Feature Flags is useful method to integrate rapidly new functionality, finished or unfinished, into the product. But there are also some traps.
There is good reason to create NuGet packages automated. This will eliminate the difficult and error-prone manual process. Creating and publishing of NuGet packages isn’t hard by the Team Foundation Server (TFS) build, except of prerelease versions.
Last week I evaluated couple of State Machines. It wasn’t some structural evaluation, rather quick overview what is today in the market. I was just about to have something lightweight and easy to use so I have looked into Appccelerate and Stateless from Nicolas Blumhard. As I went through my sample I asked myself: Why we don’t use State Machines frequently? I asked couple of colleagues if they do. They don’t. Do I? No.
Sometimes you would like to start IIS Express without hitting the F5 or Shift F5 in Visual Studio. This is especially helpful when you would like to run integration, performance or load tests continuously on your own machine. To enable this scenario you need to start IIS Express as a background process, otherwise the load or performance test will hang. One of the possibilities to achieve this is PowerShell.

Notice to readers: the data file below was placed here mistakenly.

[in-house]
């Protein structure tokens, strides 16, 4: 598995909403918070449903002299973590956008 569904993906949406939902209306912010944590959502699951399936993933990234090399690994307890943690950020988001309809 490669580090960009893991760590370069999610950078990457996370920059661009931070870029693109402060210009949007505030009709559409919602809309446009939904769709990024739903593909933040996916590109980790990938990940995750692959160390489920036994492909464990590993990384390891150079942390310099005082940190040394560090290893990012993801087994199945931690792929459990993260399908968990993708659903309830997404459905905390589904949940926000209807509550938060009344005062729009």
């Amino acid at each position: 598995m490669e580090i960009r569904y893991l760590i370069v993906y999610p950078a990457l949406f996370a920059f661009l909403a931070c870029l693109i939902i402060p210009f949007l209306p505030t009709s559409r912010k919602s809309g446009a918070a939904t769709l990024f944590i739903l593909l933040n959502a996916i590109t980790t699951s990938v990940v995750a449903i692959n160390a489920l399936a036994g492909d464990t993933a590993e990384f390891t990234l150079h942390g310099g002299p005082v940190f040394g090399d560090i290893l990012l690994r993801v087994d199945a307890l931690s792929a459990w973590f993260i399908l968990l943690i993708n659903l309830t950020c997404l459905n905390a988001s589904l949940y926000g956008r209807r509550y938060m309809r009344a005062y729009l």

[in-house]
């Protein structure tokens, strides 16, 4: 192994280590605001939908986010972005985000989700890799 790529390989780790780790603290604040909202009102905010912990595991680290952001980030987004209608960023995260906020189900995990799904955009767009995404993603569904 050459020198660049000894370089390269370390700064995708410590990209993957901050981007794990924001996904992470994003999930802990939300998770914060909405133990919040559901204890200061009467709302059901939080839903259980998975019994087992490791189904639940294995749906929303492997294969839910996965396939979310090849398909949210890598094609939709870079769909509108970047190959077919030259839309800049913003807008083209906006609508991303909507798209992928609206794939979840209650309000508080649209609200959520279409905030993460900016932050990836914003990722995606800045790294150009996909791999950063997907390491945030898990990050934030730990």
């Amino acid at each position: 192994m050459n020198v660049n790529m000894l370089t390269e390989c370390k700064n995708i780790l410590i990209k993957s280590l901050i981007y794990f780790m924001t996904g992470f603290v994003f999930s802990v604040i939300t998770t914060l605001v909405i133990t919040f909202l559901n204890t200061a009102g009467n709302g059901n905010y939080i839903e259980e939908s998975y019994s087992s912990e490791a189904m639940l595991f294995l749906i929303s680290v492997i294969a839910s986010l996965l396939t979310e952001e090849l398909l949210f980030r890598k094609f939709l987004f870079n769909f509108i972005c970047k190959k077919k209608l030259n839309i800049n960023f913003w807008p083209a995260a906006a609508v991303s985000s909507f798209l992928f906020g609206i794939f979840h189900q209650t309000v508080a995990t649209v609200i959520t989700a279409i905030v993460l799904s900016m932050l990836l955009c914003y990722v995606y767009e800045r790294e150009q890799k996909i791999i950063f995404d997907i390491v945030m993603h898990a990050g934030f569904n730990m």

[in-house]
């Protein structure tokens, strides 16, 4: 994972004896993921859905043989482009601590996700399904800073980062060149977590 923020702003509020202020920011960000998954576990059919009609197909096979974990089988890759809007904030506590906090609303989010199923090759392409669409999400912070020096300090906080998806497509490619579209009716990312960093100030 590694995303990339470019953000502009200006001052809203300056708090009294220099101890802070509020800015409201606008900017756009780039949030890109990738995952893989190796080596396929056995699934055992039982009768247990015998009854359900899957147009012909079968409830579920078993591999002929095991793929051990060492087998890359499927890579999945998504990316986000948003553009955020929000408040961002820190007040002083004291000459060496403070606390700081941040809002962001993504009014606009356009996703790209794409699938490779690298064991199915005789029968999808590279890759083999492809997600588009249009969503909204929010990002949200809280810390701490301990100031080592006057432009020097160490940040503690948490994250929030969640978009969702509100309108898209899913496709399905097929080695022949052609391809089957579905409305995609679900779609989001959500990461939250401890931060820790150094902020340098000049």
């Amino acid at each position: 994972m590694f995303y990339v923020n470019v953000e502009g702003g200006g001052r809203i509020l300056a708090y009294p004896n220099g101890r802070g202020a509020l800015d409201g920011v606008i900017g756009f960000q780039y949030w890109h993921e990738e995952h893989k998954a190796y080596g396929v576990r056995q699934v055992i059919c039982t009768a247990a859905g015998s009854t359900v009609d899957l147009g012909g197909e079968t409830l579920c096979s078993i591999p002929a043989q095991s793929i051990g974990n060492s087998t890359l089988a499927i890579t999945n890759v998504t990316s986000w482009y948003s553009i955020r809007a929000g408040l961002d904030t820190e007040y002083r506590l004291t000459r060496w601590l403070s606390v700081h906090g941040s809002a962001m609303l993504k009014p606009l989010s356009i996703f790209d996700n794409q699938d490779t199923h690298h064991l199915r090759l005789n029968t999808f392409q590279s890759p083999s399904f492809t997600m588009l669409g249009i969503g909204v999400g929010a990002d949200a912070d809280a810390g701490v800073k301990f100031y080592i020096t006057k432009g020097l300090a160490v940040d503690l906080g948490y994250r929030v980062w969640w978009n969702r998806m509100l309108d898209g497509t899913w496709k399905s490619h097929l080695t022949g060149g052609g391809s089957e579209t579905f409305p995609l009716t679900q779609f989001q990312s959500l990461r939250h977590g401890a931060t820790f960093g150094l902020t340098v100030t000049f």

Normally when you create AutoMapper profile, it is you responsibility to register them. However with the dependency injection container (DI) you have great possibility to automate this.
One of products I’m working on is using Telerik’s Kendo UI. It is nice, but sometimes not so intuitive and not very well documented, product suite.
Before I show you the cooperation between the Autofac and Microsoft Extensibility Framework (MEF) I want bring you in short my opinion why is there the place for both of them. If you are try to search around, you will find lot of posts which describes the differences between the MEF or Autofac, also, you will find lot of posts which advocates to use MEF as IoC Container, or, on other side, to use Autofac as replacement of the MEF.